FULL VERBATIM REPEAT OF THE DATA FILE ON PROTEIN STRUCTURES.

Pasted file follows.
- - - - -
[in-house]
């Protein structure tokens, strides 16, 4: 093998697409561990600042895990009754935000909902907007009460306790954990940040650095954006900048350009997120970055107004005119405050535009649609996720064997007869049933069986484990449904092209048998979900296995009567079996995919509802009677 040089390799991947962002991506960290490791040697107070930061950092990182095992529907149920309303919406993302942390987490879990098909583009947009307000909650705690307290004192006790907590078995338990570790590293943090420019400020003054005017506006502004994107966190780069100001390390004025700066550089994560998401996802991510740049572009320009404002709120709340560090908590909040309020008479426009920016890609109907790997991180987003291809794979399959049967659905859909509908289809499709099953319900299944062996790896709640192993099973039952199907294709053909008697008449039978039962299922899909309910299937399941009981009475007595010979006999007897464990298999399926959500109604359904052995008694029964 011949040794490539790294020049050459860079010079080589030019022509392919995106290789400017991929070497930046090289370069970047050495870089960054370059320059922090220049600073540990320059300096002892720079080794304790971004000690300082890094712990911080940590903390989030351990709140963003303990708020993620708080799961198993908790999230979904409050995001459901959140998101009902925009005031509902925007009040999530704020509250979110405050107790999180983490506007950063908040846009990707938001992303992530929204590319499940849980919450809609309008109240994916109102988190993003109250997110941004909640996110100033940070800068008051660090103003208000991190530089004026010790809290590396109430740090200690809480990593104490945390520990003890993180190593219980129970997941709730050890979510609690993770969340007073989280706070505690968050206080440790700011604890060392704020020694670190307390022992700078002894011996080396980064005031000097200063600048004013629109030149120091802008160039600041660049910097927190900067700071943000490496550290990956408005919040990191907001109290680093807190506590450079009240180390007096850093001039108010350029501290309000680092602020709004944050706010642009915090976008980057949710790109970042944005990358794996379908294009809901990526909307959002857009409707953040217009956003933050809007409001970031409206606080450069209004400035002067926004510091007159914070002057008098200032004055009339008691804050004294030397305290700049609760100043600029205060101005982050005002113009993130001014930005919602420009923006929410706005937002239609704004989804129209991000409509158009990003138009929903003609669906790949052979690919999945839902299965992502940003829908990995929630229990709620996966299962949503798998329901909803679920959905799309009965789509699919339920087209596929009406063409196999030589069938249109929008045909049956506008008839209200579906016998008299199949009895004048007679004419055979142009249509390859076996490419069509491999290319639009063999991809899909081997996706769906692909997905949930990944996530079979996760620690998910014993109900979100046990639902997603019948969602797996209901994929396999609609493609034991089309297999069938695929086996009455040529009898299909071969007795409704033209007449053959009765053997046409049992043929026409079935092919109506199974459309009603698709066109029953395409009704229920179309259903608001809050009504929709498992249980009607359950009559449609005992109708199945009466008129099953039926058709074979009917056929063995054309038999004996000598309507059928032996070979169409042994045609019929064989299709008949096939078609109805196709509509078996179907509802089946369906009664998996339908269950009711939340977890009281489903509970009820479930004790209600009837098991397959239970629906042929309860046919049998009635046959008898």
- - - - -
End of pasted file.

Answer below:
[in-house]
């Protein structure tokens, strides 16, 4: 093998697409561990600042895990009754935000909902907007009460306790954990940040650095954006900048350009997120970055107004005119405050535009649609996720064997007869049933069986484990449904092209048998979900296995009567079996995919509802009677 040089390799991947962002991506960290490791040697107070930061950092990182095992529907149920309303919406993302942390987490879990098909583009947009307000909650705690307290004192006790907590078995338990570790590293943090420019400020003054005017506006502004994107966190780069100001390390004025700066550089994560998401996802991510740049572009320009404002709120709340560090908590909040309020008479426009920016890609109907790997991180987003291809794979399959049967659905859909509908289809499709099953319900299944062996790896709640192993099973039952199907294709053909008697008449039978039962299922899909309910299937399941009981009475007595010979006999007897464990298999399926959500109604359904052995008694029964 011949040794490539790294020049050459860079010079080589030019022509392919995106290789400017991929070497930046090289370069970047050495870089960054370059320059922090220049600073540990320059300096002892720079080794304790971004000690300082890094712990911080940590903390989030351990709140963003303990708020993620708080799961198993908790999230979904409050995001459901959140998101009902925009005031509902925007009040999530704020509250979110405050107790999180983490506007950063908040846009990707938001992303992530929204590319499940849980919450809609309008109240994916109102988190993003109250997110941004909640996110100033940070800068008051660090103003208000991190530089004026010790809290590396109430740090200690809480990593104490945390520990003890993180190593219980129970997941709730050890979510609690993770969340007073989280706070505690968050206080440790700011604890060392704020020694670190307390022992700078002894011996080396980064005031000097200063600048004013629109030149120091802008160039600041660049910097927190900067700071943000490496550290990956408005919040990191907001109290680093807190506590450079009240180390007096850093001039108010350029501290309000680092602020709004944050706010642009915090976008980057949710790109970042944005990358794996379908294009809901990526909307959002857009409707953040217009956003933050809007409001970031409206606080450069209004400035002067926004510091007159914070002057008098200032004055009339008691804050004294030397305290700049609760100043600029205060101005982050005002113009993130001014930005919602420009923006929410706005937002239609704004989804129209991000409509158009990003138009929903003609669906790949052979690919999945839902299965992502940003829908990995929630229990709620996966299962949503798998329901909803679920959905799309009965789509699919339920087209596929009406063409196999030589069938249109929008045909049956506008008839209200579906016998008299199949009895004048007679004419055979142009249509390859076996490419069509491999290319639009063999991809899909081997996706769906692909997905949930990944996530079979996760620690998910014993109900979100046990639902997603019948969602797996209901994929396999609609493609034991089309297999069938695929086996009455040529009898299909071969007795409704033209007449053959009765053997046409049992043929026409079935092919109506199974459309009603698709066109029953395409009704229920179309259903608001809050009504929709498992249980009607359950009559449609005992109708199945009466008129099953039926058709074979009917056929063995054309038999004996000598309507059928032996070979169409042994045609019929064989299709008949096939078609109805196709509509078996179907509802089946369906009664998996339908269950009711939340977890009281489903509970009820479930004790209600009837098991397959239970629906042929309860046919049998009635046959008898």